Environmentalists split on state's cement measure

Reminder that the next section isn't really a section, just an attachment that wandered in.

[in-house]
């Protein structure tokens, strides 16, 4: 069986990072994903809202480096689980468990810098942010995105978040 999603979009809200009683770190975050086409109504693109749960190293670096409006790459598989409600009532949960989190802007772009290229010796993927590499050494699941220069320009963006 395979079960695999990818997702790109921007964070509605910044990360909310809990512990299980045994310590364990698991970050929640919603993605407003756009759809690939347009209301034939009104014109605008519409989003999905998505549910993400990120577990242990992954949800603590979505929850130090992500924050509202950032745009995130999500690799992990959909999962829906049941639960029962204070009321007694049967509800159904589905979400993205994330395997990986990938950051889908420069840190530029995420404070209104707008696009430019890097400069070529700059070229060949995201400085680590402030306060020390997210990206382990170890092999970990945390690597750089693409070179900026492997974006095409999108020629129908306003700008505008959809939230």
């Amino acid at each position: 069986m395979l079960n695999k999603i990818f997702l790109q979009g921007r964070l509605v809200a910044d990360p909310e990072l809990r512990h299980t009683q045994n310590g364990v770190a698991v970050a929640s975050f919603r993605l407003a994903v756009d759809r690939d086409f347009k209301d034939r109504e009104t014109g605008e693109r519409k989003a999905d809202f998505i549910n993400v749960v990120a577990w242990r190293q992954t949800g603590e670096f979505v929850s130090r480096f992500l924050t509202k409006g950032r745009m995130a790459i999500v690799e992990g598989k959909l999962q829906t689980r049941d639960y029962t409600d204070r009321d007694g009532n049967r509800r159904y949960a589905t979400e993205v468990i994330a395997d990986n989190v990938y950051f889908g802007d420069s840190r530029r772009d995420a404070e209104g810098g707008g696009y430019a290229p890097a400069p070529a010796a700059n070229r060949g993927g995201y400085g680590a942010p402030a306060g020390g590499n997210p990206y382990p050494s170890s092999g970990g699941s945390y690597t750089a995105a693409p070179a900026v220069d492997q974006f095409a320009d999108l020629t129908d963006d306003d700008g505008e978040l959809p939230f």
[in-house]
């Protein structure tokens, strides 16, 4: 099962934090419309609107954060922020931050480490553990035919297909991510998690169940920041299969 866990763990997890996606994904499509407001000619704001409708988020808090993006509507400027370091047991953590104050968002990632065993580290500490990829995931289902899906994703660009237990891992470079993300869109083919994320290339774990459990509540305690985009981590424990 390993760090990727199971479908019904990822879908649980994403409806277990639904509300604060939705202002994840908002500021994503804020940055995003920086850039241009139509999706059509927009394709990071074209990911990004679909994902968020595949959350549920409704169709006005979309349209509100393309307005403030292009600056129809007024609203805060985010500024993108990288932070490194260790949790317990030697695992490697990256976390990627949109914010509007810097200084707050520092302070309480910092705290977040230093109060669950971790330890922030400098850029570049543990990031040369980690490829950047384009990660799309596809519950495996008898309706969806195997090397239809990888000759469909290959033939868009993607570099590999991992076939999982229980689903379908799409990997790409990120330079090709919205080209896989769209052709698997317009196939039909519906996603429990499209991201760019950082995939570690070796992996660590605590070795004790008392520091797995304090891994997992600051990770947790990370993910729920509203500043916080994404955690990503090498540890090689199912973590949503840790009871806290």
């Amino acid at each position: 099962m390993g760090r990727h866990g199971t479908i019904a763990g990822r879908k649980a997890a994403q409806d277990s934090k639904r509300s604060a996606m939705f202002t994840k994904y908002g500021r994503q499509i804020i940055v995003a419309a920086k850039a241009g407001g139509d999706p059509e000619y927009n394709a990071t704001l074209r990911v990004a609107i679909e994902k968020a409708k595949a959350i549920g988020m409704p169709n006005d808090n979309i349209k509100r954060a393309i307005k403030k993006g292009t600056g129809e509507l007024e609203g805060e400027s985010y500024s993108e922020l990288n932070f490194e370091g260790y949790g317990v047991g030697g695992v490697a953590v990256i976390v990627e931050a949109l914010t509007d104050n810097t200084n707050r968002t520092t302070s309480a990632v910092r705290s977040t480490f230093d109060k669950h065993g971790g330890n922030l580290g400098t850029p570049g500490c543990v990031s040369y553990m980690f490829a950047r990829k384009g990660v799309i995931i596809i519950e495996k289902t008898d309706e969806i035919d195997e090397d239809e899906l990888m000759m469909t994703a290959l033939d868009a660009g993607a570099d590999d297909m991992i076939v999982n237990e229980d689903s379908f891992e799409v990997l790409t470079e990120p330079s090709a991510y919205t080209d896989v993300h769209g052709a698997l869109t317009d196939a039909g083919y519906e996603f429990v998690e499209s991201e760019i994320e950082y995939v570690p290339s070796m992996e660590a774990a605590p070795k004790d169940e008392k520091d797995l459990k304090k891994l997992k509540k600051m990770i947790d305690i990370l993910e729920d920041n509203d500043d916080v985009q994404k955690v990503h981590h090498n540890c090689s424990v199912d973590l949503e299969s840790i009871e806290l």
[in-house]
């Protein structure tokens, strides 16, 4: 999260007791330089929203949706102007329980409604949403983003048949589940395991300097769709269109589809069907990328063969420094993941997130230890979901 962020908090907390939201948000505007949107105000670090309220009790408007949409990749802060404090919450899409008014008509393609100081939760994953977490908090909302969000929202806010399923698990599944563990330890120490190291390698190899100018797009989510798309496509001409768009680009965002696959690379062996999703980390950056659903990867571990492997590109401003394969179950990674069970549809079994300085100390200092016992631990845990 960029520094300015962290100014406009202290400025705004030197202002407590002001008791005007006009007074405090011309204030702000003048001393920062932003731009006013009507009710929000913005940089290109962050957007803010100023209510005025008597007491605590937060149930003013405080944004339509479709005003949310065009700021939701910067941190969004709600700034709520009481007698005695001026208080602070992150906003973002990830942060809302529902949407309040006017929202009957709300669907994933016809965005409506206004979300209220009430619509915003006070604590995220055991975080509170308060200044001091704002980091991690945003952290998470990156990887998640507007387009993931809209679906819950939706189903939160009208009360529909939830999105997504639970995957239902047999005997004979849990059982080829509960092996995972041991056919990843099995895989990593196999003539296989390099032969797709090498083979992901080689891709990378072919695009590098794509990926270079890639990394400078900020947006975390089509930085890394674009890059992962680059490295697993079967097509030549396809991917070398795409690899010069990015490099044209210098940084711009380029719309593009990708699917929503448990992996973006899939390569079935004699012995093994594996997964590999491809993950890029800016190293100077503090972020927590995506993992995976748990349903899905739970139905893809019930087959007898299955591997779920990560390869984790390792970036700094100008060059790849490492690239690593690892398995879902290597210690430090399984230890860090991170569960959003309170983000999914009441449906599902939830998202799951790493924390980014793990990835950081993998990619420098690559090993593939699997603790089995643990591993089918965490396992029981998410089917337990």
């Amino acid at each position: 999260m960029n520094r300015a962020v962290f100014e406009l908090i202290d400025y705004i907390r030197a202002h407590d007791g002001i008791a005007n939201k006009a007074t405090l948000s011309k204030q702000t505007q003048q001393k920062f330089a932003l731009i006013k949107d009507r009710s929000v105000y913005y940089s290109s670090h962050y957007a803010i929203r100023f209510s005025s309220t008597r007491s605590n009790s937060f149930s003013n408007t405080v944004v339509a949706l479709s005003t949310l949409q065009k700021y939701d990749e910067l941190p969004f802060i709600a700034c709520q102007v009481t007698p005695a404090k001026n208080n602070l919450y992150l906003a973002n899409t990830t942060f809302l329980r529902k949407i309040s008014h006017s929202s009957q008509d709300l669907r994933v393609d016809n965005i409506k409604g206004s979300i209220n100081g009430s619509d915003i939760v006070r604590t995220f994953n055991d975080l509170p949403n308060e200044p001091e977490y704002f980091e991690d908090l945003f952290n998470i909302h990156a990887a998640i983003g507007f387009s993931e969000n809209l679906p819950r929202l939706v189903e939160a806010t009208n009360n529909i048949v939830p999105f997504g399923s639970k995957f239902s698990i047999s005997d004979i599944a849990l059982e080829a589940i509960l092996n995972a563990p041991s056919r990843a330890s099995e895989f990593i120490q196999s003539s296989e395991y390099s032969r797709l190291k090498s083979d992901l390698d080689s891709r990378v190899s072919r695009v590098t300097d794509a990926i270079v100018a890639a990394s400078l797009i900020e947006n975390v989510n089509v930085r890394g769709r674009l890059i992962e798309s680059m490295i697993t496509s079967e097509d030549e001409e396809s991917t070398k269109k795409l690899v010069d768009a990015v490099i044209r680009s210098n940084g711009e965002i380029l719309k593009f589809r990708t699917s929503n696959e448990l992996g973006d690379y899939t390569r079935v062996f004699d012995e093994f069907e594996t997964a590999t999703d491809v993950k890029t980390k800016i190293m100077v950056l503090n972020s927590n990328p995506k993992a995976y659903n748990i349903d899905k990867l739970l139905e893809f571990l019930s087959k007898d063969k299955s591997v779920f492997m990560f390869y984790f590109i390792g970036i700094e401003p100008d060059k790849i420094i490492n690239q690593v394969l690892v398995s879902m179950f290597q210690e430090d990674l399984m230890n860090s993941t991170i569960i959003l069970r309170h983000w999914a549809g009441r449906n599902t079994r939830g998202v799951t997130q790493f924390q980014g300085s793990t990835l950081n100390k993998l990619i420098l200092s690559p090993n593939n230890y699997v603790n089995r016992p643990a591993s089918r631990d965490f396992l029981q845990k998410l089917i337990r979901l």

Rick Karlin is reporting for the Times Union the state Legislature has sent a bill to Gov. Kathy Hochul's desk that would set up a system for encouraging cement companies like LaFargeHolcim in Coeymans to consider ways of lowering their carbon footprint in the concrete-making process. Cement making for concrete contributes an estimated 7 percent of the planet’s greenhouse gas emissions, due to the scale and amounts of coal used in the process. Lawmakers have approved a measure that, if approved, would have the state Office of General Services consider the carbon footprint of companies bidding to sell concrete to the state for use in building roads, bridges or buildings. The state currently considers price and whether a company can deliver a quality product on time as bid criteria. “We need to find a way to green this industry,” said Brooklyn Democratic Assemblyman Robert Carroll, who sponsored the bill with Long Island Democratic Sen. Todd Kaminsky. But former regional EPA Administrator Judith Enck said she believes the bill leaves open the door for cement companies to burn waste, including used tires and other refuse, as a substitute for using coal in their kilns. “It never defines what low carbon concrete is,” said Enck. She is also the founder of Beyond Plastics, which tries to reduce the use of plastics. Enck wrote to Hochul, urging her to veto the bill. Instead, she believes the state should encourage cement makers to look at increasing the efficiency of their kilns and using materials such as ground glass and a sand substitute, which could be more efficient. Enck's letter was co-signed by dozens of local environmental groups including NYPIRG, Food and Water Watch as well as the Clean Air Coalition of Greater Ravena-Coeymans and Save the Pine Bush. Other groups, including the New York League of Conservation Voters, support the measure, saying it could incentivize ways to reduce carbon in the concrete-making process. The LaFargeHolcim plant in Ravena previously suggested using solid waste and tires as fuel. Those plans prompted local residents to organize against that proposal. The state Department of Environmental Conservation in May ruled that the plant would not be able to burn tires with its current configuration. Worry about tire burning came up in 2017 following reports the company had plans to bring in solid waste, including used tires from out of state, to help power the kiln. Officials from LaFargeHolcim could not be reached for comment. While the use of substitute fuels is just beginning in the U.S., cement makers worldwide are already burning garbage. Read the full story in the Times Union.